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THEME; Honoring military: Army Chaplain, 1st Cav, Vietnam

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potatomum66

Oh gee, thank you PG. :)
Ask at the chaplains' office for the book. If they don't have it, they can get it from the VA Med Center in San Diego Chaplains' Office. Or let me know and I'll send you one.

photogent

Thank you Potatomum for your insight. You are a worthy keeper of his legacy and a credit to all who have served and will serve. When I am at the VA this week I will look for the book so I can also try and see his insights into their and his life.

potatomum66

Mr. O - I don't know what to say - except thank you. You've touched my heart very deeply in ways I can't even begin to express. Such a gift!

oddio

Well said, PotatoMum.

I'm a slow reader but I'm a third of the way through the book. My esteem for the man only increases.

potatomum66

Thanks, Mimi. It has been for me, and I was hoping I wasn't out of line in just musing "out loud." I really appreciate and treasure your feedback. :)

mipahollo1

Wise musings, and I do think our Jigidi community is just this for all of us. You are one very perceptive lady!

potatomum66

Thank you, each of you, for sharing this with me and for your lovely and thoughtful comments.
I have been very troubled by how the recent presidential (and local) campaigns have unleashed such a torrent of bitterness and hatred. It reminded me, in a way, of the Vietnam War era - but even more upsetting because we seemed to have learned nothing from that and from our ongoing, chronic state of war.
It got me to thinking about how one person can make a difference. One person's loving presence can bring respect and healing to those who have been torn apart in ways we can see and in ways we cannot see. If we each lived that way, what a different nation and world this would be.
It's not impossible. It takes courage and commitment to put aside our grudges and our hatreds and especially our fears of what the other person (or group of people) might do to us.
Maybe the Jigidi community can in some small way be this for each other.

End of musings...I'll go back to simpler themes!! :)

pumpkinhead

Thank you Tater-a very touching history.

javasage

Oh taterpuss, what a great pic to share with us! Hope you are well...thank you ;-)))

JanetJane1970

Potatomum, thank you, by the way, for your comments on my tribute puzzle for Vpach, as well. You and your husband lived out a beautiful love story.
Those memories so precious to you, I am sure. I know what Texastar star was saying about how God knows which one to take first. I know that I was the one left behind so that I could tell Don's story one day. That is maybe the only reason why I was left behind.

JanetJane1970

Thank you for the headsup on this potatomum. I need to email my First Cav. friend to see if he remembers your Bill.. by any chance. And what a dedicated caring man your husband was ...And that Agent Orange .was terrible stuff and iso many American veterans have died or sick from it now. Another travesty from that war that was such a Big Mistake from the beginning, as far as I can tell it was anyway..I was told that I myself have a mild form of PtSD nothing like what the combat people experience but nonetheless, part of the aftermath of war.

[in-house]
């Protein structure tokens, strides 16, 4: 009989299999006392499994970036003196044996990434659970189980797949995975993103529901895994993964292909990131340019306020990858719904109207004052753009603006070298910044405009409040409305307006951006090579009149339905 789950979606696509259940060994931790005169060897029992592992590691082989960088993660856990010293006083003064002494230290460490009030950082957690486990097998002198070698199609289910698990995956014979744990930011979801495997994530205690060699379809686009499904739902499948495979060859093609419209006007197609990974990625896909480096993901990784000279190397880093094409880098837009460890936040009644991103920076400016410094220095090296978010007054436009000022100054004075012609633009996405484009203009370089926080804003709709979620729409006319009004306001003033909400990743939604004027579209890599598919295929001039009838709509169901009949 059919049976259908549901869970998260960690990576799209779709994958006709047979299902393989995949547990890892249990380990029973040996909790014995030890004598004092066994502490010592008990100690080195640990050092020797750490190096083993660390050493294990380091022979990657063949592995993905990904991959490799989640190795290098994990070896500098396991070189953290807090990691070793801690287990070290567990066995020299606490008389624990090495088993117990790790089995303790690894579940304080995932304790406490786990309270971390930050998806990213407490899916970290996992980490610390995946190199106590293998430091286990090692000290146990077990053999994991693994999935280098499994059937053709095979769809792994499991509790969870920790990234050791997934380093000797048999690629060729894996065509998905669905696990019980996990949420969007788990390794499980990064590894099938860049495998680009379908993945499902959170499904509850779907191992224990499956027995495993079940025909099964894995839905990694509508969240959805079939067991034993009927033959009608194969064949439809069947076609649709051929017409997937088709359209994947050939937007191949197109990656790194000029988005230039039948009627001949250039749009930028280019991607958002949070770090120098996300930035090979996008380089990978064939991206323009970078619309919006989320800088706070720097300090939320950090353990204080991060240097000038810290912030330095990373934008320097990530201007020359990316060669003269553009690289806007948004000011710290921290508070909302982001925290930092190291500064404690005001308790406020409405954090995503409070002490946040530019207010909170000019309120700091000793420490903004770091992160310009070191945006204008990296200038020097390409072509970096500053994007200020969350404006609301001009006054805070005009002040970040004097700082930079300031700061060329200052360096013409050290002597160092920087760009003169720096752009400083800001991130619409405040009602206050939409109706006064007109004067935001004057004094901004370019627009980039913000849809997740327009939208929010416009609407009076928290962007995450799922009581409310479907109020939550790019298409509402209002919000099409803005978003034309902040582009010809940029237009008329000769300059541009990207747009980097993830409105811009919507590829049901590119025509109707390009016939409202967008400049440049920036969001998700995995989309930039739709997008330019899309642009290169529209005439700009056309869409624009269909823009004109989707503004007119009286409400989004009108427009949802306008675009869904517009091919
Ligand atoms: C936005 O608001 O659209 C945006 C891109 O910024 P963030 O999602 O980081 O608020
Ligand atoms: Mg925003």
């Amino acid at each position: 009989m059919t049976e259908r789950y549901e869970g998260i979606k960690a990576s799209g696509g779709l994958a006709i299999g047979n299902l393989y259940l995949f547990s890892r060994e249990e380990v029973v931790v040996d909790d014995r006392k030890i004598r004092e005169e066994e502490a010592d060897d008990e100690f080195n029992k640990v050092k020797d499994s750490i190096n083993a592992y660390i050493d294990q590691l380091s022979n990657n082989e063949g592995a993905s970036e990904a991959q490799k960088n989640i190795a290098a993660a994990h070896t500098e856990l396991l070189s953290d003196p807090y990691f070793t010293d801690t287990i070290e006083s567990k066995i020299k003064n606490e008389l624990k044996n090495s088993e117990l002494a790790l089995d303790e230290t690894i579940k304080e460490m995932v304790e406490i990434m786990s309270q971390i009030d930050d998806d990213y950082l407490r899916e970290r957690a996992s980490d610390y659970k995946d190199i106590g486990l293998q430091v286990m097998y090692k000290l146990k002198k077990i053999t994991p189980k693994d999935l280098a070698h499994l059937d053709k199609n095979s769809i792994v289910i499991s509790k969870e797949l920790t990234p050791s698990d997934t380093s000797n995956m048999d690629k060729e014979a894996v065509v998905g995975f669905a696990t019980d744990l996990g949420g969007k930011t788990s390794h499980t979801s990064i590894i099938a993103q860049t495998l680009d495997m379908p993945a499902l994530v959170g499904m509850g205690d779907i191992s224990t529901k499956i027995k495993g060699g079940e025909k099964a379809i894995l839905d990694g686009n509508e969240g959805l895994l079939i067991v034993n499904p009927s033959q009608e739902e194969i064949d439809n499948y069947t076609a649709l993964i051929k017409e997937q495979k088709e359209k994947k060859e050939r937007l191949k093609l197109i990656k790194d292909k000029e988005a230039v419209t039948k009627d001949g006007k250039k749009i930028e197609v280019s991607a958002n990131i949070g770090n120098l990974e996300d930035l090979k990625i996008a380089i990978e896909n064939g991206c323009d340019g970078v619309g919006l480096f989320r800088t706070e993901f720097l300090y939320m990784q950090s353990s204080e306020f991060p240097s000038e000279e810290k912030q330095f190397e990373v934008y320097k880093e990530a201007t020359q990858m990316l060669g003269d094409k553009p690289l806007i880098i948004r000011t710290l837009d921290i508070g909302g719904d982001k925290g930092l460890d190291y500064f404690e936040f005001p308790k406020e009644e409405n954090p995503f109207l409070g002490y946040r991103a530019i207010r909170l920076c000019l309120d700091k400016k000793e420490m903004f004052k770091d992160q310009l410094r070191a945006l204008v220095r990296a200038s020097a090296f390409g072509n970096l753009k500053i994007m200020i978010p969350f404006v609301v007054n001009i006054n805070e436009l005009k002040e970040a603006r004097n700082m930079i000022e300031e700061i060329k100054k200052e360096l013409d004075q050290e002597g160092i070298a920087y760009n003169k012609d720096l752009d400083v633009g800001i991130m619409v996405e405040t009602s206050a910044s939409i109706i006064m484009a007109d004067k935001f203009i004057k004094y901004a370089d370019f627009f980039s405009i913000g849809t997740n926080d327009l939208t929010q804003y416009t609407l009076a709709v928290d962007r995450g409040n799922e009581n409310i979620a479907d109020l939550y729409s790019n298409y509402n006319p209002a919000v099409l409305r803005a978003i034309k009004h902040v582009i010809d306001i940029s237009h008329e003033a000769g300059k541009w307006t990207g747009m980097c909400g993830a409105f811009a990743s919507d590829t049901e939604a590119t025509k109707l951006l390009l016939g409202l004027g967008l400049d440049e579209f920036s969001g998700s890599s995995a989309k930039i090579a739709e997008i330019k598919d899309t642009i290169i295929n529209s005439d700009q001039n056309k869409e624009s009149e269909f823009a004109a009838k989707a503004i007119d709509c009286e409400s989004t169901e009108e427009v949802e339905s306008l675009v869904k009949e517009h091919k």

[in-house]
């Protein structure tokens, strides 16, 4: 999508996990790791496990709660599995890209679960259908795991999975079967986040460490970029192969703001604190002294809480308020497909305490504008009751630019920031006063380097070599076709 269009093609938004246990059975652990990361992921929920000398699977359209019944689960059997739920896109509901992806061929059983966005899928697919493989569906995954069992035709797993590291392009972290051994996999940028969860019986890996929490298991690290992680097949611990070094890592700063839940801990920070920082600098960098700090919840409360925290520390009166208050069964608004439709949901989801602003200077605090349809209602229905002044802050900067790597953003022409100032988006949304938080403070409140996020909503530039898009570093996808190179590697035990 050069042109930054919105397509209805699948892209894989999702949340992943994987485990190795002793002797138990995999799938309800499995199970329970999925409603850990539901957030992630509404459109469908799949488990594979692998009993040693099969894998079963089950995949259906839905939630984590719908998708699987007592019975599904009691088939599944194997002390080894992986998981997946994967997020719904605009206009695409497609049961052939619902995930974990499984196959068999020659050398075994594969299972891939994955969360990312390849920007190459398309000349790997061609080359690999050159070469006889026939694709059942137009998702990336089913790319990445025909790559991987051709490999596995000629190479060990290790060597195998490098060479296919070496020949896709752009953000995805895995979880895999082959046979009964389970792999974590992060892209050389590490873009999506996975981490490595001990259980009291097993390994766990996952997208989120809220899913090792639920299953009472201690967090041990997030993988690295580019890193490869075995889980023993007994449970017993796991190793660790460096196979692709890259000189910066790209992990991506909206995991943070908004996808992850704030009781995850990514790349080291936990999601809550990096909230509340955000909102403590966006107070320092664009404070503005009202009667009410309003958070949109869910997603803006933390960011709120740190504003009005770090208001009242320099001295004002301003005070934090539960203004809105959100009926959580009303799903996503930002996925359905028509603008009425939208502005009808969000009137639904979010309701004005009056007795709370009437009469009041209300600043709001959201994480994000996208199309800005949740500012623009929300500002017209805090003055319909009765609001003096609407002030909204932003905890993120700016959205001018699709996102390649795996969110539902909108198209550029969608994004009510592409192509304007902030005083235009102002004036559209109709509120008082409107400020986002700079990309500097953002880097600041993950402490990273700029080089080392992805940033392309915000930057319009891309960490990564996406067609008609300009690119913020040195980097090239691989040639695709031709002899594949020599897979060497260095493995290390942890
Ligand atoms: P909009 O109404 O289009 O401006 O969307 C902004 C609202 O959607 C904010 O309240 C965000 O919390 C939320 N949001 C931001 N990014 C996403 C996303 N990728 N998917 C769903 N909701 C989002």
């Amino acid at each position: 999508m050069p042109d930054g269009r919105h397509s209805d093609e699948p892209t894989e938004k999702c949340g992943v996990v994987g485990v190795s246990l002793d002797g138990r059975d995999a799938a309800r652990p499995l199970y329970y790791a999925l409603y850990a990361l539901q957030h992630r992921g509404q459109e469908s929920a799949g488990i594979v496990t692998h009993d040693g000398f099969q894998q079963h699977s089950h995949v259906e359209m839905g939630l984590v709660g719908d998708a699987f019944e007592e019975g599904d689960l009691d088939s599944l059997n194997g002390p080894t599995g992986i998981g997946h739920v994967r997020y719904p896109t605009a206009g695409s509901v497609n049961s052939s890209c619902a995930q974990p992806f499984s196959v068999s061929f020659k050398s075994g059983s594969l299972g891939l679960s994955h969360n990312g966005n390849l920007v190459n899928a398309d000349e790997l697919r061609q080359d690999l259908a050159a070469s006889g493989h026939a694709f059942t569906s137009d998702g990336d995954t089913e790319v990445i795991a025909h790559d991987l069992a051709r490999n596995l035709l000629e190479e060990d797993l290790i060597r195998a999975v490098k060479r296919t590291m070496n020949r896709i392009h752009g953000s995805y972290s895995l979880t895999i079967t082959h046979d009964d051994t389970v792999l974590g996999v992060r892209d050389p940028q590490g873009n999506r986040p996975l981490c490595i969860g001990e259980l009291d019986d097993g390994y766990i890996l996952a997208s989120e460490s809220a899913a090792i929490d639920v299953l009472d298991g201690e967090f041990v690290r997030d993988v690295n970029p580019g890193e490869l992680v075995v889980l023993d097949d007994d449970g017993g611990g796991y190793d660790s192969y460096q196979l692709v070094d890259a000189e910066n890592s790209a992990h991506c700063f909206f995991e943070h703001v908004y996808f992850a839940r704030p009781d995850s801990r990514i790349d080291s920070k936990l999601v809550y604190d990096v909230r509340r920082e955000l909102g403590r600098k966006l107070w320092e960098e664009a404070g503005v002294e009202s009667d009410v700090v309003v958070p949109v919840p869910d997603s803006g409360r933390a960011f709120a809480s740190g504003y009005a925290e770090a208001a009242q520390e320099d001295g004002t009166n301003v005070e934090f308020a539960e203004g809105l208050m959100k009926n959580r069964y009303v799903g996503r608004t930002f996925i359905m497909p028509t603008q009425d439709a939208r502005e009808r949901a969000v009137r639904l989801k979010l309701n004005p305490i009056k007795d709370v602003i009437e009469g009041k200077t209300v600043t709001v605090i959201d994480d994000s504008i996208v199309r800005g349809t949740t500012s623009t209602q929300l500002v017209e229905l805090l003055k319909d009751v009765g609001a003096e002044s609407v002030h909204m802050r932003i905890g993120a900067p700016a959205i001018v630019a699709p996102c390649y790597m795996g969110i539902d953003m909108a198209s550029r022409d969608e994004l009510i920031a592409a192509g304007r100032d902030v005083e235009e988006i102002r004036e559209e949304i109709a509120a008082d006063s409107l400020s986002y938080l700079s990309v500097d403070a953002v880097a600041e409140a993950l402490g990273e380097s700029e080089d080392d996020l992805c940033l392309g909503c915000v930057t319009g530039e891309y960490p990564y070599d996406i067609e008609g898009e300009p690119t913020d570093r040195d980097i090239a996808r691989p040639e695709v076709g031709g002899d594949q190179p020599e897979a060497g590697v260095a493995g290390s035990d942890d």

mipahollo1

What a privilege to see this picture and hear the story of a wonderful godly man. Thanks for all the love this picture encompasses!

foxymoron

God bless Bill and God bless you too, precious friend.
Hugs from both of us.

mariolyn

Thank you, Carol, for this personal glimpse of a true hero. I appreciate your willingness to share him with us.

potatomum66

Thank you, Mr. O. Yes, he was indeed a hero - though he'd never think of himself that way. He was the most insightful, caring, selfless, and thoroughly himself person I've ever met.
He wrote the then definitive book on PTSD and combat veterans: "Out of the Night; The Spiritual Journey of Vietnam Veterans." And then he gave the publishing rights to the VA - and they still print it and give it out to anyone who requests it.
And yes, you're entirely right about him having my support. One of his best friends told me that I was the pillow where he could lay his head and hold all of the horrors of war at bay for the night.

Queenbee2b

What a wonderful man, I'm so sorry for your loss. But the good he did will live on, as well as his memory, to all that he encountered!! :)

oddio

Talk about heroes!

And I'm guessing he had your support throughout his work. Thank you for sharing this, PotatoMum.

potatomum66

This is my late husband Bill, who left his job as a high school teacher and volunteered for Vietnam service as a chaplain - because his former students were getting drafted and the Army was in desperate need of chaplains. After he returned, he devoted his life to working tirelessly for veterans with PTSD, veterans who had lost their spiritual selves, former prisoners of war, and Triple Threat vets (those addicted to alcohol, drugs, and killing). Much beloved by literally thousands of vets and those who love them, he died of cancer resulting from his exposure to Agent Orange.

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